I was made redundant in December 2009 after many years of service. My career was put on hold and I was at a crossroad in my life, wondering what to do next.
My redundancy gave me an opportunity to follow a dream but I had neither the skills nor the courage to risk such an adventure. At the end of January 2010 a neighbour advised me that Organiclea welcomed volunteers at their Hawkwood Nursery. I came to an Open Day and saw the activities on offer. It only took a day working at Hawkwood to find myself a vocation, and to come to the decision that growing fruit and vegetables was my future. The day I met Nicole, Clare and Ru was the day my life irrevocably changed!
Being at Hawkwood reminds me of my childhood when there was still so much undeveloped and open land, and as far as the eye could see there were trees, meadows and not a house in sight. I especially like the permaculture principles practiced here namely, people care, earth care and fair share. I appreciate the welcoming and friendly community environment aspect of the site and enjoy the liberating, invigorating enlivening and empowering ambience.
I like being an integral part of a community rather than a cog in a multinational food growing machinery. I feel that everyday at Hawkwood is a bit like Christmas because it is an opportunity to be social and generous and celebrate each others’ company and by working together and by sharing this time here we can become enriched, appreciate life and live all the better.
Towards the end of April 2013, FRP staff and volunteers put in an amazing effort to refurbish the FRP Centre located at 2c Bakers Avenue in Walthamstow.
The Centre was closed for 2 weeks with people helping each day to clear and clean the space (which took a week) and give everything a fresh lick of reclaimed paint (which took another week).
On 14 May, all the hard work was rewarded with a pleasant volunteer get together for tea and one massive chocolate cake. It was also the day of opening the new FRP reclaimed paint shop (located at the Centre) which is run with the help of the volunteers.
The FRP team would like to say a big thank you to the volunteers for your help with the transformation and your continued support!
At the start of 2013 The Hornbeam Centre’s loft was almost impassable due to being full of innumerable but potentially useful objects ranging from 2 old leaky water tanks, a tea chest, several desks and chairs, and building materials from the buildings refurbishment 20 years ago. However the chaos me
ant that many items were effectively lost as they sank under the next wave of offerings.
Just before Christmas Forest Recycling Project volunteer John Byrne came to the rescue, offering to put down a proper wooden floor, and install shelving throughout.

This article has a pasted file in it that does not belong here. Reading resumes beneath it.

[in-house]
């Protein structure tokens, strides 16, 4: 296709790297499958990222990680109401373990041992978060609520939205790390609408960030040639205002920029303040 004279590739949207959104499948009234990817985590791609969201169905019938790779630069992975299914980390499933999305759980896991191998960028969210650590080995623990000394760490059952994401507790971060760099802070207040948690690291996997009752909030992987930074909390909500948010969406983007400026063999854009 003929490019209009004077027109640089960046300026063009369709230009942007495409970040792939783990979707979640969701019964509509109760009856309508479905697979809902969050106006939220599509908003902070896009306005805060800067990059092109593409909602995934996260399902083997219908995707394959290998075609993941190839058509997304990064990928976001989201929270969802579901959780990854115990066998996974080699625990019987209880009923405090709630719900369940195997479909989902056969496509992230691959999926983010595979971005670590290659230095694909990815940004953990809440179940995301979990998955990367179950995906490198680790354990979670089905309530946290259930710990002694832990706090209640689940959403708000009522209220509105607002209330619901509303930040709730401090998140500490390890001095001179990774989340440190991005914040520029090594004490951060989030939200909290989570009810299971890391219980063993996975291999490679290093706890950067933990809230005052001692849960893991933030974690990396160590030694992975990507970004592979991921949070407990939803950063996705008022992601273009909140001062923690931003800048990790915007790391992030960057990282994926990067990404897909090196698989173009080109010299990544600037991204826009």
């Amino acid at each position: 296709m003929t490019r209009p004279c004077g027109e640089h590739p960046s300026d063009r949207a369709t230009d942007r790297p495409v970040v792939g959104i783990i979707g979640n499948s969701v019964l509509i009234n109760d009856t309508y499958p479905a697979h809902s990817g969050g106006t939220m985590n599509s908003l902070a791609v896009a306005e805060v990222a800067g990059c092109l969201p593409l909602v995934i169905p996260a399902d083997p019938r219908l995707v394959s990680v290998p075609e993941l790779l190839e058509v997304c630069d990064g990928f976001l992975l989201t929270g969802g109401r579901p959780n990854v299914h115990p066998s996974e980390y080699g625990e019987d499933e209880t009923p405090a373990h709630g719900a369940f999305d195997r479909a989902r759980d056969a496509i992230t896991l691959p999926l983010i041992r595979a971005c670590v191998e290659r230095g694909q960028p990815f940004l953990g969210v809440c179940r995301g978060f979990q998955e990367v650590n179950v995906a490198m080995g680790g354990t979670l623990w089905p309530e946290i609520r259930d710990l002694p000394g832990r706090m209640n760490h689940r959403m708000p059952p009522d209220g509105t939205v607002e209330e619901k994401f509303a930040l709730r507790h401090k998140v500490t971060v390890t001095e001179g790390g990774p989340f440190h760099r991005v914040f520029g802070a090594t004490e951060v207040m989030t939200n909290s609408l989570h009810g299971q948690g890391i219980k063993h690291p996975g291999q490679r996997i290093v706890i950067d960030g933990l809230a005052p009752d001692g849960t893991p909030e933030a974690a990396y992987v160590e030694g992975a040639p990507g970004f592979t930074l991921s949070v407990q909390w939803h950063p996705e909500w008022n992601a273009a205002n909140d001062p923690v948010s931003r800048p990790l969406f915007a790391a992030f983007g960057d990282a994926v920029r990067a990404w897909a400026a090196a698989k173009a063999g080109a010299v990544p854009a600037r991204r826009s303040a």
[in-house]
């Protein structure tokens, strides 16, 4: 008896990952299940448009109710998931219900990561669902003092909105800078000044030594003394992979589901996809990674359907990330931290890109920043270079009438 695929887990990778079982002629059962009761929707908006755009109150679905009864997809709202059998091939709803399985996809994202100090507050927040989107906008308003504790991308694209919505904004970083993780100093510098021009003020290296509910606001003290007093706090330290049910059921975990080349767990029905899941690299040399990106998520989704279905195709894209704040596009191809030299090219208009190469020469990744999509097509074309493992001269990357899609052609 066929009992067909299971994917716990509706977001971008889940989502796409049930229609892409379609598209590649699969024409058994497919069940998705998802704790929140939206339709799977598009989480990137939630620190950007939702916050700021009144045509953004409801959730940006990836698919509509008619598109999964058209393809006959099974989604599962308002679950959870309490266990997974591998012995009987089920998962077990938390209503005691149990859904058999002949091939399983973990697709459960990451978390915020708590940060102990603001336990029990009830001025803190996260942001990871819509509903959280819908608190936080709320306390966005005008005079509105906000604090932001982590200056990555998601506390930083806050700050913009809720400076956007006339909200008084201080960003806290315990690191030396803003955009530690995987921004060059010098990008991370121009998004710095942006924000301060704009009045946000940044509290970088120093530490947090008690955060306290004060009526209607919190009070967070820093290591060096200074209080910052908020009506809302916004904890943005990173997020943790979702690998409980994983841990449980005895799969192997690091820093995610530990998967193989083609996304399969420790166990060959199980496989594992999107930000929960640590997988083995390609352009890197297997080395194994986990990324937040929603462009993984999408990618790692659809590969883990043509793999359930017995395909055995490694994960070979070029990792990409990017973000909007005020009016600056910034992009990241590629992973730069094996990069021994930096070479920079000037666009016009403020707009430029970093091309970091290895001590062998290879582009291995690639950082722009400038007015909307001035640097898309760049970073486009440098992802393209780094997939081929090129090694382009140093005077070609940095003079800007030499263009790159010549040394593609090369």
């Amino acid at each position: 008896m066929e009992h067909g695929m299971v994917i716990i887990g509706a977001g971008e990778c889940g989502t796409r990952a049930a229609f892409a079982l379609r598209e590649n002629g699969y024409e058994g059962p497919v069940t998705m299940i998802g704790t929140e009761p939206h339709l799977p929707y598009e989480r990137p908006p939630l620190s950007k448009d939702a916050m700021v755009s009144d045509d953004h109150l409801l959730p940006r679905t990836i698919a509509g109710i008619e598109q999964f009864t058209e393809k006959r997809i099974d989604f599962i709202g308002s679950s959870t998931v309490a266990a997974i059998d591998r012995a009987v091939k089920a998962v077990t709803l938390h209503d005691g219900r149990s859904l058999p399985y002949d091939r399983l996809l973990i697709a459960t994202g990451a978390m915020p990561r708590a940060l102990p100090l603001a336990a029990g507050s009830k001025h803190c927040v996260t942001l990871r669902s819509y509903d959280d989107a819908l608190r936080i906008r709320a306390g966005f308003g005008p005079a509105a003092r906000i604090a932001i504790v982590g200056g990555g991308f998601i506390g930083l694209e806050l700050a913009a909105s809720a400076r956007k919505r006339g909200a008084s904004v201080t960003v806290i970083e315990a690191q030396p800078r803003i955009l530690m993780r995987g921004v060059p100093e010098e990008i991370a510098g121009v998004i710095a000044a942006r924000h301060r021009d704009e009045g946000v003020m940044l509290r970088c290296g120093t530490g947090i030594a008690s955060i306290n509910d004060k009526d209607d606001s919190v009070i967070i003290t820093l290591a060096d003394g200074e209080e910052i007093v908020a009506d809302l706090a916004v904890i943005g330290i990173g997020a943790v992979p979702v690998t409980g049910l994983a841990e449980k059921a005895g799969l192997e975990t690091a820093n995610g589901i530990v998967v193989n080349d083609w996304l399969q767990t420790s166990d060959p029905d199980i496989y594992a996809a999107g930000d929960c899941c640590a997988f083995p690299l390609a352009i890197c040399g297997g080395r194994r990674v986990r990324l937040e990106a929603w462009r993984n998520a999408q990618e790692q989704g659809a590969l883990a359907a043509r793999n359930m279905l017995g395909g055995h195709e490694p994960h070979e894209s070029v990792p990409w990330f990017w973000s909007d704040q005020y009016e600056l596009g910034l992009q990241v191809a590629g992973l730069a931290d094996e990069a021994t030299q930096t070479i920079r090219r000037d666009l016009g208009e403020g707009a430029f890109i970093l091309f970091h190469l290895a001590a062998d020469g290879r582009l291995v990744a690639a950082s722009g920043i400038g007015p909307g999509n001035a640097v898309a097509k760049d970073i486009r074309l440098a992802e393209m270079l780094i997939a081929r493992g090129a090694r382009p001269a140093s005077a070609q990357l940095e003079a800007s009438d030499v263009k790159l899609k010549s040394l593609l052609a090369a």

No one realised just how big this exercise would be; it ended up taking 2 days a week of his time for 3 months, during which he reused 350 wooden planks from dozens of pallets, laid down 2 layers of flooring, and constructed a huge shelving system. The shelving has created much additional valuable storage space, and Hornbeam users are now able to find what they need quickly. John also panelled 2 walls which had exposed insulation on them, and carefully boxed in ducting and a number of water pipes.
The Hornbeam Centre owes a huge vote of thanks to John, who we reckon has saved it at least £2,500 in labour costs, and well over £1,000 in wood and other materials.
I started volunteering in the Hornbeam Cafe early in 2013. I just came in as a customer and immediately liked the environment and how I was treated by the staff and volunteers. I felt that it was a friendly and inclusive place, so when I heard there was a chance to volunteer I said – pick me!
I work as a senior volunteer in the cafe two days a week now, serving customers, preparing food and training new volunteers. It’s lovely to get to know the customers and help facilitate the use of the space – for example, I’ve enjoyed working with John Fell to display and promote his reclaimed wood carvings. I like knowing how to make a range of fancy coffees and serve people great local food.
The Hornbeam is a really good environment to be a volunteer. Even when I’m working on my own in the cafe I know that everyone in the rest of the building is friendly and eager to help. I can just stop anyone walking through and they will do what they can to be useful!
I really love that volunteering has allowed me to get to know such a wide range of people. I get to meet others – both volunteers and customers – who are interested in sustainable living, and I don’t think I would have met them if I wasn’t volunteering here.
I enjoy feeling a sense of ownership of the cafe, something that makes a big difference to someone as newly arrived in the country as me. In the future I’d like to explore some other volunteering roles at Hornbeam, and learn more about cooking. And, because I love gardening, I’d also love to visit the nursery at Hawkwood.